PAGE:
The end of the race was like a mini festival, with a bar full of delicious (and strong) local craft beer, a pizza tent, deckchairs and music. It was ace and an absolutely brilliant atmosphere. I also bumped in to Bibi from the Veggie Runners which was great, and who had also really enjoyed this race with a difference - we were both so excited at the end! You truly meet some fab people through running.

We continued with beers and pizza for the rest of the afternoon and had a very jolly train ride home. It was a really fun race, despite the hills and the road rash I collected on the way, and would recommend it in a heartbeat. We're already plotting next years return.

After party


Friday, 23 June 2017

NYRR Central Park Mini 10k - Race review

My only real regret in life is not taking up running until AFTER I lived in New York for a year. Had I been a runner back then, I would have entered the New York marathon and have already ticked this off my race bucket list, as well as been able to explore all the fun of NYC during many running adventures. What a fool I was - too busy eating and taking part in happy hours instead...although this was also very very fun.

I love running when I'm on holiday and my running kit is always the first thing I pack. So when we booked a week long trip to NYC I was on the lookout for a race to run while I was there and came across the NYRR Mini 10k - the original woman's only race through Central Park. BINGO.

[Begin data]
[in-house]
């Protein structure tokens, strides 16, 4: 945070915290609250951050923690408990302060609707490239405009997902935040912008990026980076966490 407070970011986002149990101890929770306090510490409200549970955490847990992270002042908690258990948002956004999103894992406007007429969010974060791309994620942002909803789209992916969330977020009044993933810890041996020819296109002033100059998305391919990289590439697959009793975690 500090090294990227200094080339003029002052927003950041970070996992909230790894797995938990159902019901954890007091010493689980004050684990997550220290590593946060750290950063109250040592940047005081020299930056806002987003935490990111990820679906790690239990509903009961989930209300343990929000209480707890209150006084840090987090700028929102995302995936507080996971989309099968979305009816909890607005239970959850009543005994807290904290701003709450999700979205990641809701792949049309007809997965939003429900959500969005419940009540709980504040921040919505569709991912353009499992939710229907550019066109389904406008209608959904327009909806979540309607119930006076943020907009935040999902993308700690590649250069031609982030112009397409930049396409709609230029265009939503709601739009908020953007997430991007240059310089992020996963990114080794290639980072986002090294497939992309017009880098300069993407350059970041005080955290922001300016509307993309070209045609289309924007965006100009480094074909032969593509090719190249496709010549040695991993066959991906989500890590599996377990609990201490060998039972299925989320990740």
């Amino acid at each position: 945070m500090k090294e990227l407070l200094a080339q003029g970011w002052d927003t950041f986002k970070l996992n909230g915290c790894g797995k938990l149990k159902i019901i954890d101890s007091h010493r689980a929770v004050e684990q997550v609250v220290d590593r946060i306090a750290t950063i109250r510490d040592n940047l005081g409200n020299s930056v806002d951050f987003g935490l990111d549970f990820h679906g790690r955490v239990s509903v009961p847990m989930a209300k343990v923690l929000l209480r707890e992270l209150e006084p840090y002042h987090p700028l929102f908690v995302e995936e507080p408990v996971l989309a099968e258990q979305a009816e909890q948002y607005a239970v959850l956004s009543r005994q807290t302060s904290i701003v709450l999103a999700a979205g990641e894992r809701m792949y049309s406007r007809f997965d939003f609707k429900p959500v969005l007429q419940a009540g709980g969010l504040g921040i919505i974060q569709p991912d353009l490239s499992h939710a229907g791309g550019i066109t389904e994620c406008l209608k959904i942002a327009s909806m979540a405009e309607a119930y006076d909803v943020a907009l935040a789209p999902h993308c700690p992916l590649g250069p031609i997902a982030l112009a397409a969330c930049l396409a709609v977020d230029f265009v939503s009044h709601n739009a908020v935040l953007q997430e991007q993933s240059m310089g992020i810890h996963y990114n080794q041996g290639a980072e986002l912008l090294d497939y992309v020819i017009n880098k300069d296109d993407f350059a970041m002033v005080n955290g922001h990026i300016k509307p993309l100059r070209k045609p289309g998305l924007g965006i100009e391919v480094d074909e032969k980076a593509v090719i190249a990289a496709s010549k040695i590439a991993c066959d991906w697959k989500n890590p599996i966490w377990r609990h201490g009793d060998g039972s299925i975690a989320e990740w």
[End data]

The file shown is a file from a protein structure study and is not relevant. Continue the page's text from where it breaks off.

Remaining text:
Finisher - NYC RUNNING!
I was so excited. I had to collect my race number and race t-shirt (as an aside why do overseas races always give these to you before you run? I find this so odd - why not get it at the end?!) from NYRR HQ on West 57th St - or as I like to think of it, 'Runner's Mecca'. This was a very slick process and took all of 3 minutes to get my top and bib. Also at HQ was a full route info, a shop, lockers to leave your stuff in while you go for a run (brilliant idea) and a full display of all the NYC Marathon medals to date. Awesome! It was also pretty interesting as a Q&A with the elites was going on while I was there. That's right, this wasn't some little piddly race, no this was circa 9,000 ladies running through Central Park led by a horde of Olympians and elites including Mary Keitany, Edna Kiplagat and our very own Jo Pavey.
Jo Pavey on the home straight - look at that stride!
The race started at 8am which I was pleased about not only because this meant minimal holiday interruption and the promise of a post race breakfast, but also due to the heat. We had inadvertently stumbled across a New York heat wave and it was hot. Like REALLY Hot. One day it was over 35 degrees when we were there. Sheesh! I'd previously read that there were usually a healthy amount of portaloos at US race starts, and I was not disappointed. No queuing and worrying that you'd still be in the loo as the gun went off. No no no! This is America folks, toilets for everyone! You literally just walked up to a bank, opened the door and hallelujah! Welcome to the cleanest porta-potty you've ever seen. Take note UK races. Seriously.

Mandatory loo stop done, I waved goodbye to Jamie and walked into pen B which was located right outside Trump Hotel on Central Park. Urgh, oh well you can't have everything I suppose. This starting pen was really rather daunting. Over 8500 women completed the race that day and I was only seven rows behind Jo Pavey on the start line. I could literally see her face and pro elite running pants. So that was scary. However there was a really friendly atmosphere at the start, with everyone chatting away to each other and looking forward to the run. After a speech from the first winner of the race in 1972, followed by a rendition of the National Anthem, we were off!

Course map at NYRR HQ